HOUSTON — There will be times, as was the case against the Rockets on Wednesday night at the Toyota Center, when Eric Gordon starts for the Pelicans. There will be games when he comes off the bench.
Shifting roles is the new normal for Gordon and his New Orleans teammates now that the Pelicans roster is rounding out. With guards Tyreke Evans and Norris Cole back from injuries that forced them to miss the Pelicans’ first 17 games, everything is changing.
“We’re trying to look and see what’s kind of best for our team,” Pelicans coach Alvin Gentry said before Wednesday’s game. “We thought bringing (Gordon) off the bench and having an additional scorer — because we’ve struggled to score with that second unit — we just wanted to take a look at it. There’s not anything etched in stone.”
Gordon returned to the lineup Wednesday in part because point guard Jrue Holiday, still restricted from playing on back-to-back nights as he recovers from a stress reaction in his right leg, was out of the game. That allowed Evans to start at point guard with Gordon at shooting guard.
But there will be nights — as was the case in Tuesday’s home loss to Memphis, Evans’ season debut — when Evans and Holiday share the starting backcourt and Gordon is relegated to a reserve role.
“I’m always going to do what’s best for the team, follow what the coach says,” Gordon said after Tuesday’s game. “It’s just a major adjustment. I haven’t come off the bench — only a couple of times my eight-year career. It’s something different.”
Gordon, who is averaging 17.2 points per game, has started in 371 of 390 career games, and 13 of those 19 games off the bench came in his rookie season with the Los Angeles Clippers.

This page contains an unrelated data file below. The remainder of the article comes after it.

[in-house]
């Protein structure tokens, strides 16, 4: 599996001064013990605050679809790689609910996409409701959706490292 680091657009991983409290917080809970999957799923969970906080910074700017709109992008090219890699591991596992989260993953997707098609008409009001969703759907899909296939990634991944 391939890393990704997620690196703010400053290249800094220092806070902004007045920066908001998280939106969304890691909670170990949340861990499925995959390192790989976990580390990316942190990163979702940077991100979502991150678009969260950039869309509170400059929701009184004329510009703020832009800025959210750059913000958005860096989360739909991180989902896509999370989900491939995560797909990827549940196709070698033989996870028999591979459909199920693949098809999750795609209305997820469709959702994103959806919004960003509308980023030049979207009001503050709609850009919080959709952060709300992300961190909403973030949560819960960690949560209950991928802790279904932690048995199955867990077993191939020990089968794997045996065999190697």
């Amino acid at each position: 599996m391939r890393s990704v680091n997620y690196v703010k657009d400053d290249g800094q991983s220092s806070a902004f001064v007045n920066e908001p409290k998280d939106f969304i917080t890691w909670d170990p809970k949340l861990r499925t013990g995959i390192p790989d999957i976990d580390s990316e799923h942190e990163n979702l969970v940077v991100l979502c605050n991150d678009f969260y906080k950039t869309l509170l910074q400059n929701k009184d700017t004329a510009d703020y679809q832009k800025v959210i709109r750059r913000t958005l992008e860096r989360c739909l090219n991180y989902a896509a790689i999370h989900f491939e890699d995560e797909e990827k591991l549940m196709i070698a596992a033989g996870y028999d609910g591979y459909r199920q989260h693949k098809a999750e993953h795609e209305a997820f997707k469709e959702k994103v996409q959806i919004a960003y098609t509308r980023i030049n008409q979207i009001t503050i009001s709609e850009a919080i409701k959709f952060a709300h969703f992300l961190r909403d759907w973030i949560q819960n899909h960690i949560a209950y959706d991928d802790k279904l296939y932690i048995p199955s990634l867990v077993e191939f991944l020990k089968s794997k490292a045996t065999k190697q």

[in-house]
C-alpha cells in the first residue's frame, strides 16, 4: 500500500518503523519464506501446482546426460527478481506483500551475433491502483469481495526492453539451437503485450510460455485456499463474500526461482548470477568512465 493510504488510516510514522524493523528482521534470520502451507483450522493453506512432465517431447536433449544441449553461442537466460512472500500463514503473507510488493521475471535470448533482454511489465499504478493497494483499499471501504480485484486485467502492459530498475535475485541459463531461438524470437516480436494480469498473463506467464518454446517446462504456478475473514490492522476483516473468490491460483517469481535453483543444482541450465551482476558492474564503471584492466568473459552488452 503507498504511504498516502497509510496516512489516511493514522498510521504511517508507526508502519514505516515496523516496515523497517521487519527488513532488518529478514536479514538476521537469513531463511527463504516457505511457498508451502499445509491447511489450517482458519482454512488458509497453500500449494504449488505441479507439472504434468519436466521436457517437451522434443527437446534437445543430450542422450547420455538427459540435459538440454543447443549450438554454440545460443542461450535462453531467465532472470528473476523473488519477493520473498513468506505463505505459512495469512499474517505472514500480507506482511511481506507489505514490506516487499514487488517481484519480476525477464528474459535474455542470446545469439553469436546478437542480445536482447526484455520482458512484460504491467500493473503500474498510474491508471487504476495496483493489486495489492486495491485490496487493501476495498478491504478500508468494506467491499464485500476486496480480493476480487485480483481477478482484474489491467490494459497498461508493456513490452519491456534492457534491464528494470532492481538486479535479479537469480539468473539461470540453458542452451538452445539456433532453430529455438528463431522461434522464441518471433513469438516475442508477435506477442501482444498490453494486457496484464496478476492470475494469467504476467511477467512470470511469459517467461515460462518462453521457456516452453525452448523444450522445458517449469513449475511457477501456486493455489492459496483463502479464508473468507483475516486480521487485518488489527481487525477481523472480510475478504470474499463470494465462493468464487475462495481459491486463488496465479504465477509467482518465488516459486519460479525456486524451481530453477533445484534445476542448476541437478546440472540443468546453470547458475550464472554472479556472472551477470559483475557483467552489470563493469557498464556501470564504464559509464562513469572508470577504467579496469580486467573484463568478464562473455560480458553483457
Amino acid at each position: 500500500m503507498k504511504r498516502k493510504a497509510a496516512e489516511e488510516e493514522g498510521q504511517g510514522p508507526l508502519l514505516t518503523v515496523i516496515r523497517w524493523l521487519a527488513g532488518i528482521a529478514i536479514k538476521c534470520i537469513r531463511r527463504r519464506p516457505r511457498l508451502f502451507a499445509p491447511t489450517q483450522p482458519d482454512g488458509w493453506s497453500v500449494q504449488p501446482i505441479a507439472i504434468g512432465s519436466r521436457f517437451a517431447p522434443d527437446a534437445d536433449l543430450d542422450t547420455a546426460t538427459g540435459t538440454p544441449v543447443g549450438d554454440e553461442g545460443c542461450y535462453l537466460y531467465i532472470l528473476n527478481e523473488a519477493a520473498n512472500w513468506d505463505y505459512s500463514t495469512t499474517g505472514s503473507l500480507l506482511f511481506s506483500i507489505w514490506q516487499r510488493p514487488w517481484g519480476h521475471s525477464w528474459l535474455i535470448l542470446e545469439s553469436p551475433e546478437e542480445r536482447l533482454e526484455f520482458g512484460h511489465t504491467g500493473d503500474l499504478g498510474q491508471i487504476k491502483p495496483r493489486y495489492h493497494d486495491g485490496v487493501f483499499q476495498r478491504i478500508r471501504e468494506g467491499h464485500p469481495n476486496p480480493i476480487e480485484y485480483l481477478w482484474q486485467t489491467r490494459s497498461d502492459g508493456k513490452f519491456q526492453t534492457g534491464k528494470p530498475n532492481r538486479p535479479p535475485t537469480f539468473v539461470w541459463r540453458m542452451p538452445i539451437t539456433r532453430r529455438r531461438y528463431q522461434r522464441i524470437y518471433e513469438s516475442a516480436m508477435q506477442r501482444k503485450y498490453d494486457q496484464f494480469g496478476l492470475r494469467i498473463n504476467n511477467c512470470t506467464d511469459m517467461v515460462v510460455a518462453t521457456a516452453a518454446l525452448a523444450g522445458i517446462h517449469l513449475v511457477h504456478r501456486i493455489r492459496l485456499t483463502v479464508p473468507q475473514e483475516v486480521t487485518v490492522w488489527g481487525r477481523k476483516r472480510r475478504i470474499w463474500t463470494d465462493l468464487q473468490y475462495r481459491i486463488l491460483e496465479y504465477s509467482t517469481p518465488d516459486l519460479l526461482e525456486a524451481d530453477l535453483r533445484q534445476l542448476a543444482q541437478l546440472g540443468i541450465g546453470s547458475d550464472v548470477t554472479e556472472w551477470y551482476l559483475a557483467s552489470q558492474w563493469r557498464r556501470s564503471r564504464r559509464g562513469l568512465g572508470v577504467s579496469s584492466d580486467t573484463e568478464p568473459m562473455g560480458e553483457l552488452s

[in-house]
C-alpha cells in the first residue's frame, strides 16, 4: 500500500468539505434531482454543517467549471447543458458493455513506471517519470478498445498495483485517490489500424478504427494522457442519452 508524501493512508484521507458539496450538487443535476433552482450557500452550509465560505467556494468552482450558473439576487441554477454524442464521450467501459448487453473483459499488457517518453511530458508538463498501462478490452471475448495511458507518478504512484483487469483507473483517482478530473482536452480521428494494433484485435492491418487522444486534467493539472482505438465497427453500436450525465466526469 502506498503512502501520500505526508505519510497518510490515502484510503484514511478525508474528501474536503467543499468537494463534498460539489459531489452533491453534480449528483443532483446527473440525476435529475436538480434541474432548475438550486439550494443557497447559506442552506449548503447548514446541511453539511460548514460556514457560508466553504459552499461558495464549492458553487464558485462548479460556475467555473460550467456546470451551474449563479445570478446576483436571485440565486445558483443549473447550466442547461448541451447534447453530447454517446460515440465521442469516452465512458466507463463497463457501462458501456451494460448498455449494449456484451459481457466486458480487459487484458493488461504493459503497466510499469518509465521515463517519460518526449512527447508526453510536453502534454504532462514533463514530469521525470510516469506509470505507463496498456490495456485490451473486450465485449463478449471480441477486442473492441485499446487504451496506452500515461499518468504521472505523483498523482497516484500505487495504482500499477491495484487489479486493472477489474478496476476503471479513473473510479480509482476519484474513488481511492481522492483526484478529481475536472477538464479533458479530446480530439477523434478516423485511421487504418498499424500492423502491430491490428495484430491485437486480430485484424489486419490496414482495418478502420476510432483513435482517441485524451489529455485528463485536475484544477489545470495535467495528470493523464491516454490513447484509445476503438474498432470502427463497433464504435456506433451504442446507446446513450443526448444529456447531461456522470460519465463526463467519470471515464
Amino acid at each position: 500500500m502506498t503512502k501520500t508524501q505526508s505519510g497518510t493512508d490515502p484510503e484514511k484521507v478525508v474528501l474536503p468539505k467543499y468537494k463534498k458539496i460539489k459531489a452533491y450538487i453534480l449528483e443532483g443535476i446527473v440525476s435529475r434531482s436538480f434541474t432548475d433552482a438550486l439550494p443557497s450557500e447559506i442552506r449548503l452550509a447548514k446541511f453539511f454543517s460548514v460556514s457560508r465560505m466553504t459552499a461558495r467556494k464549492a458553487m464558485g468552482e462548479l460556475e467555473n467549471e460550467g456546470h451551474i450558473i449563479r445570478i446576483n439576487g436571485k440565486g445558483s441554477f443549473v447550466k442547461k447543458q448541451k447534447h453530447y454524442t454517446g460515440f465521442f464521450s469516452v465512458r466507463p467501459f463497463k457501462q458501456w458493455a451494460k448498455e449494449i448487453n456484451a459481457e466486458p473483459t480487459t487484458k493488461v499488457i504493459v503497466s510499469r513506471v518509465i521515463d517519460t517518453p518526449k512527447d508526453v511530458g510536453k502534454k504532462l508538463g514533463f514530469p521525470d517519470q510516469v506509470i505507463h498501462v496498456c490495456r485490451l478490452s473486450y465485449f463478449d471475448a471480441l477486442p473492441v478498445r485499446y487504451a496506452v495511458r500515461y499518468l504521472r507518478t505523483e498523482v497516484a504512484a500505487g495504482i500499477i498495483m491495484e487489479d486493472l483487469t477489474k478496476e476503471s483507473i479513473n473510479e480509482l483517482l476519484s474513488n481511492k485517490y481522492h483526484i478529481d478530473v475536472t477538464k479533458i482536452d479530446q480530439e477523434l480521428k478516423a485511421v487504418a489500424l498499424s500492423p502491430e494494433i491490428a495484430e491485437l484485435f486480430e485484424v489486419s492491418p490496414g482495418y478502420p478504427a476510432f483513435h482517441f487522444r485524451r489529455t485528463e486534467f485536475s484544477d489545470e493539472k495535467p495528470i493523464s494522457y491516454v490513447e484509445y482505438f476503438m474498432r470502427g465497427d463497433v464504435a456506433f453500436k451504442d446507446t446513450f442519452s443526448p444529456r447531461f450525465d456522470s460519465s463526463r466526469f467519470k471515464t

In New Orleans, Gordon has started in all but four of 191 games over parts of five seasons.
Gordon said “of course” Gentry’s conversation with him came as a surprise. Coming off the bench requires “a whole different mentality,” Gordon said, and he’s not accustomed to it.
Gordon, who is averaging 34.6 minutes per game, played 19 in Tuesday’s loss, a season low. He played less than two minutes in the fourth quarter and was off the floor for the final 10:43 of the game.
“I’m always used to being in those (end-of-game) situations,” Gordon said. “Love those situations. But it is what it is. I’m not going to sit here and ever complain.”
The backcourt isn’t the only place the Pelicans are trying different looks.
New Orleans’ frontcourt rotation has shifted significantly over the course of the season and figures to continue doing so as the Pelicans go small at times — with Anthony Davis and Ryan Anderson on the floor together — and use other lineups with a more traditional center, Omer Asik or Alexis Ajinca.
Asik started Wednesday’s game after Ajinca had gotten the nod Tuesday.
Whoever is playing minutes at center, Gentry said, needs to give the Pelicans more at the defensive end.
“We’ve got to be better defensively,” Gentry said. “I did think Omer came in and did a good job (against Memphis). I thought Lexi did a good job of spacing the floor like we talked about, where he can catch the ball and then space out and open the floor for AD some.”
Evans and Cole came into Wednesday’s game without setbacks after playing their first games of the season. Evans is coming off arthroscopic surgery on his right knee in October, and Cole had been battling a high ankle sprain in his left foot.
Neither player was restricted from playing on the second of back-to-back nights, and Gentry said neither showed any ill effects from Tuesday’s game.
“I didn’t see anything that would alarm you in any kind of way,” Gentry said.